The Economist’s Intelligence Unit publishes its Democracy Index annually. They ask a group of experts to evaluate world’s nations on how democratic they are on a scale of one to ten (worst to best) based on five criteria:
- Electoral Process and Pluralism
- Functioning of Government
- Political Participation
- Political Culture
- Civil Liberties
from which they generate an overall score. The world’s worst is (unsurprisingly) North Korea at 1.08, and the best is Norway at 9.81.
According to the 2020 Democracy Index, there are only twenty three full democracies in the world. France and Portugal have fallen off the list, while Japan and Taiwan joined it. There are two each from North America, South America, and Oceania; three from Asia; thirteen from Europe; and only one from Africa, the tiny island nation of Mauritius. A significant number of countries have dropped in the rankings over the past five years where rightwing “populism” came into fascism. . .I mean, fashion. And least surprsing of all, many governments used the pandemic to violate people’s human rights and freedoms.
It’s not just democracy that sets these countries apart. With only the five exceptions named below, all 23 have three other things in common:
- Geographically small, under 1m sq. km of land (Canada, Australia)
- Population under 50 million (Japan 126m, Germany 83m, UK 68m)
- Secular societies
Countries which are geographically large or have large populations require larger governments and bureaucracies yet are harder to govern, making corruption much easier to hide and for individuals to perpetrate. It doesn’t surprise me that 21 of the 23 Full Democracies are among the 36 highest ranked countries on the Corruption Perception Index for 2020 (wikipedia version). There’s also a strong correlation at the other end: the countries which are most oppressive and most corrupt are the most religious, with oppressive communist (and officially atheist) states being the exception.
This is a screenshot of the Democracy Index from wikipedia, the numbers matching the EIU website’s index:
From Democracy Without Borders:
In the 2020 edition of their Democracy Index, the Economist Intelligence Unit (EIU) recorded the worst state of global democracy since the index was first produced in 2006.
Snapshot of global democracy
The report aims to measure the state of democracy in 167 countries, covering almost the entire population of the world and the vast majority of the world’s sovereign states. Using 60 indicators that collectively measure the electoral process and pluralism, the functioning of government, political participation, political culture, and civil liberties, it assigns each country a democracy score on a scale of 0 to 10. Based on their scores, countries are grouped into “full democracies”, “flawed democracies”, “hybrid regimes”, and “authoritarian regimes”.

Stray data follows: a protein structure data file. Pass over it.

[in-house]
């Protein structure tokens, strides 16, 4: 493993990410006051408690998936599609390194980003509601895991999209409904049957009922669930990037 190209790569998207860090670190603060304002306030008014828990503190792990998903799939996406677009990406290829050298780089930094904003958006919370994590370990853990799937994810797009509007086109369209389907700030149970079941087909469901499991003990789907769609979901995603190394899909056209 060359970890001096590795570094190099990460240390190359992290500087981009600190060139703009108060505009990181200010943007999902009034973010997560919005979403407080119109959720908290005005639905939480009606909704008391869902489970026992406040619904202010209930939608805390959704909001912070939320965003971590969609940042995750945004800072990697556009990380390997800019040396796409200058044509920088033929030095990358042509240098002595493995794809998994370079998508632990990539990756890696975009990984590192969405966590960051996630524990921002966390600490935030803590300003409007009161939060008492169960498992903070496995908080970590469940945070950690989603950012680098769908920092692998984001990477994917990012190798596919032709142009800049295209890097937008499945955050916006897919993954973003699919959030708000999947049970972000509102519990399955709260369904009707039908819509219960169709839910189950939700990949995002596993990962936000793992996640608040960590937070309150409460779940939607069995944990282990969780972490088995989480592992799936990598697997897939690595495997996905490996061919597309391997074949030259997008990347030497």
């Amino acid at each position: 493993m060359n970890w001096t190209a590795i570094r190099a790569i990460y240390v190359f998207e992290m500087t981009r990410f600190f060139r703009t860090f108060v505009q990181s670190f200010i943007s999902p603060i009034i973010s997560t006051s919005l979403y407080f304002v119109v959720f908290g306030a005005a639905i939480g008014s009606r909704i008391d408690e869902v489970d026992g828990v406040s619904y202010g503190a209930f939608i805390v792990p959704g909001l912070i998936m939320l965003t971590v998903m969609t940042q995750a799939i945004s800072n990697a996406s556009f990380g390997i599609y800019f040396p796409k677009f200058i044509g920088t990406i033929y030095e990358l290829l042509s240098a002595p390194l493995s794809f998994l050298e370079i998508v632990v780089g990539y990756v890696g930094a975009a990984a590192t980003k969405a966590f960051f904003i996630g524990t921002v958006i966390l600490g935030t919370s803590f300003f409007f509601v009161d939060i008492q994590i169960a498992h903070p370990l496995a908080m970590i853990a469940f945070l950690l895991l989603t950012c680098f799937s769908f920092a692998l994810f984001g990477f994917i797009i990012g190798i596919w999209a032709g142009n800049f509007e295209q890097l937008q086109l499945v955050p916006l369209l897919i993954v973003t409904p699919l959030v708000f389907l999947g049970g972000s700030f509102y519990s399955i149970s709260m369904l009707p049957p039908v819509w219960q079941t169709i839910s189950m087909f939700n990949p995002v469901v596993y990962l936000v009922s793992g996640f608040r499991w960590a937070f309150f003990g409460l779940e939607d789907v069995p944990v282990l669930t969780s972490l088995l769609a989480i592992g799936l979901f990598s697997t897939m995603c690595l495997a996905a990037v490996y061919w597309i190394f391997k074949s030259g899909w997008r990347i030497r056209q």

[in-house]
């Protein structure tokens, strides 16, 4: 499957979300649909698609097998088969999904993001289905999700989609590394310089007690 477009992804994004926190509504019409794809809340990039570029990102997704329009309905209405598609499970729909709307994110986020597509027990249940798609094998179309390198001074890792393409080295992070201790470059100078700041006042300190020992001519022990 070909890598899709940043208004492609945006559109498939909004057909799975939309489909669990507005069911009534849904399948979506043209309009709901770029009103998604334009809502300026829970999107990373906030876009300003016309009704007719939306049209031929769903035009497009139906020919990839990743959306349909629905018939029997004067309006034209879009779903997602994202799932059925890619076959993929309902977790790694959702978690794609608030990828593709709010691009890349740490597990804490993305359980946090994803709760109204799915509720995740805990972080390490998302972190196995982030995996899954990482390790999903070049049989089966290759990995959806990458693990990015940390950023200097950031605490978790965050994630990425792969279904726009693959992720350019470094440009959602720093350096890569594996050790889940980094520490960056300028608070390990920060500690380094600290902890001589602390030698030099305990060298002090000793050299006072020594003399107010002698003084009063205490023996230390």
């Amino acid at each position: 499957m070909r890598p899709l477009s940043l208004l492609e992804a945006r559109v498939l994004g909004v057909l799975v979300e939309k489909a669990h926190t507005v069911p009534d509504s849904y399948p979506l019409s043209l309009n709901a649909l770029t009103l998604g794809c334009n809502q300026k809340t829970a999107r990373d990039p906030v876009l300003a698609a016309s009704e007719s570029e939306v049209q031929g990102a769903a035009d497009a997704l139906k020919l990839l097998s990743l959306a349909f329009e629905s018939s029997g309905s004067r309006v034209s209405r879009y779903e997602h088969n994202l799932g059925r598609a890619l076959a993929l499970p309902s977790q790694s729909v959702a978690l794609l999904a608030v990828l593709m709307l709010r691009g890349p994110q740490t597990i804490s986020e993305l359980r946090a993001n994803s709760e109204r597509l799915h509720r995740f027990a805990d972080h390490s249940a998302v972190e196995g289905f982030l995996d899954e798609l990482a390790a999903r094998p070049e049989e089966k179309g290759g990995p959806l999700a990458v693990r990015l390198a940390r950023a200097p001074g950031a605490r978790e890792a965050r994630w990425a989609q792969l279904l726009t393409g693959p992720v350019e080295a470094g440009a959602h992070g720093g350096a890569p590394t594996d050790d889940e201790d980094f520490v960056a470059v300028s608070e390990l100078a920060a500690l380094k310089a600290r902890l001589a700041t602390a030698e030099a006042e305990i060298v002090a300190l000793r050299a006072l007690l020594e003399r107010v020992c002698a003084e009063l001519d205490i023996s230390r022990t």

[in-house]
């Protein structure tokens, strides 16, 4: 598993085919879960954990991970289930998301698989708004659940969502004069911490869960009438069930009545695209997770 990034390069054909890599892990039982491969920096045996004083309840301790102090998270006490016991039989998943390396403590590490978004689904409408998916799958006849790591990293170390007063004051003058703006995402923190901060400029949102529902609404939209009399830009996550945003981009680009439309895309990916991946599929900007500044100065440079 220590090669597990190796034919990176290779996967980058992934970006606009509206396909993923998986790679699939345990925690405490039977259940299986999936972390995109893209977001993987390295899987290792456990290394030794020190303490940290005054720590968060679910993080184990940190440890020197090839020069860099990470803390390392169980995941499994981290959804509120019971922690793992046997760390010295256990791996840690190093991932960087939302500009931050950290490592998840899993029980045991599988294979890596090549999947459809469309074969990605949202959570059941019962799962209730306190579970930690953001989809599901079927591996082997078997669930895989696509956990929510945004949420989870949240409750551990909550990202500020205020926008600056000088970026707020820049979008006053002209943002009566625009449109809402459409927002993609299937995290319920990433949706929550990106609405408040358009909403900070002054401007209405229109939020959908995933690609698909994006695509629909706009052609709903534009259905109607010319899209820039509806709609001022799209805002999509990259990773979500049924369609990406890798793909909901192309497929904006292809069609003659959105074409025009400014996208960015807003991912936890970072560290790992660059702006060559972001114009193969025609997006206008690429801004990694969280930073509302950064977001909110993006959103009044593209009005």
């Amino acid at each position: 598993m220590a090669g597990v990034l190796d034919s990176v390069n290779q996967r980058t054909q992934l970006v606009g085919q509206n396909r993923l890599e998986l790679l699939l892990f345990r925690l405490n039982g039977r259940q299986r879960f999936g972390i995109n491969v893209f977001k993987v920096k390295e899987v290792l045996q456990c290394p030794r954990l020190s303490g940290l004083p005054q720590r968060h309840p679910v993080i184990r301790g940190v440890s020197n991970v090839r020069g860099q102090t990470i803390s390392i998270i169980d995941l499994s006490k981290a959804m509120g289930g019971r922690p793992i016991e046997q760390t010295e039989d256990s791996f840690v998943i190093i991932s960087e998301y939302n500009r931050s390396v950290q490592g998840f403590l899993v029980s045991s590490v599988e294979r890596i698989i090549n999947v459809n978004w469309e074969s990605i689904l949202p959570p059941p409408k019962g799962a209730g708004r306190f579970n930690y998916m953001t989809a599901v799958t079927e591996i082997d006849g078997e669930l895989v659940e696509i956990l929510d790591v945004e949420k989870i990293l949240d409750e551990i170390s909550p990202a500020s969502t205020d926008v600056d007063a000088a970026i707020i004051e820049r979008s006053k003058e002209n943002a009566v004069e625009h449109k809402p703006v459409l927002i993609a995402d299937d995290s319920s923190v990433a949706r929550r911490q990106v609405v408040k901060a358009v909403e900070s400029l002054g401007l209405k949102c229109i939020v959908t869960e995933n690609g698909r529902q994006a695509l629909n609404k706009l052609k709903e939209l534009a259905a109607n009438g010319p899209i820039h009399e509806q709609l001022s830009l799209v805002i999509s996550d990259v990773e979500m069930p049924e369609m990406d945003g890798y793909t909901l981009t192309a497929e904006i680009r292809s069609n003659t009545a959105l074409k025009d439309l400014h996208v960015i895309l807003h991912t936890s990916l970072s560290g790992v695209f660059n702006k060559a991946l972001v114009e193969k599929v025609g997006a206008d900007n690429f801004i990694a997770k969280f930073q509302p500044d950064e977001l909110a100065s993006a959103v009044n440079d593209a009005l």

In 2020, the average global democracy score fell from 5.44 in 2019 to 5.37, marking the lowest score in the index’s history. In total, the democracy scores of 116 countries declined, with only 38 improving and the other 13 stagnating. On a positive note, the percentage of the world’s population living in “full democracies” rose from 5.7% in 2019 to 8.4% in 2020 thanks to the improvement of Japan, South Korea, and Taiwan. At the same time, France and Portugal lost the “full democracy” status they had regained in 2019.
[. . .]
Impact of the coronavirus (COVID-19) pandemic
The global health crisis caused by the novel coronavirus pandemic resulted in the largest curtailment of civil liberties ever undertaken by governments during peacetime. These restrictions, enacted in order to slow the spread of the disease and prevent further loss of life, were the primary contributor to the democratic regression seen in most of the world’s states, from “full democracies” to “authoritarian regimes”.
According to the authors of the report, the scores of many governments were downgraded because of the censorship of lockdown skeptics and other dissenting voices, the imposition of states of emergency and restrictions on civil liberties, and the general lack of citizen involvement in the processes that were used to make these decisions. [. . .] In many “hybrid” and “authoritarian regimes”, rulers took advantage of the pandemic in order to suppress dissent, subdue political opponents, and further solidify their grip on power. Contrary to past years, actions like these resulted in the largest democratic declines occurring in some of the world’s most authoritarian countries. In China, the pandemic led to an expansion of online censorship and surveillance, as well as a tightening of media controls and restraints on civil liberties. In order to control the spread of the coronavirus, similar steps were taken by other authoritarian governments throughout the world.
The rankings for several countries went up in 2020, despite the pandemic (Chile, Uruguay, Costa Rica, Japan, South Korea, and Taiwan) while the openness of other governments’ about public health information (e.g. Australia, New Zealand, Mongolia) offset the reductions in personal freedoms. It proves that oppression wasn’t needed to deal with the crisis.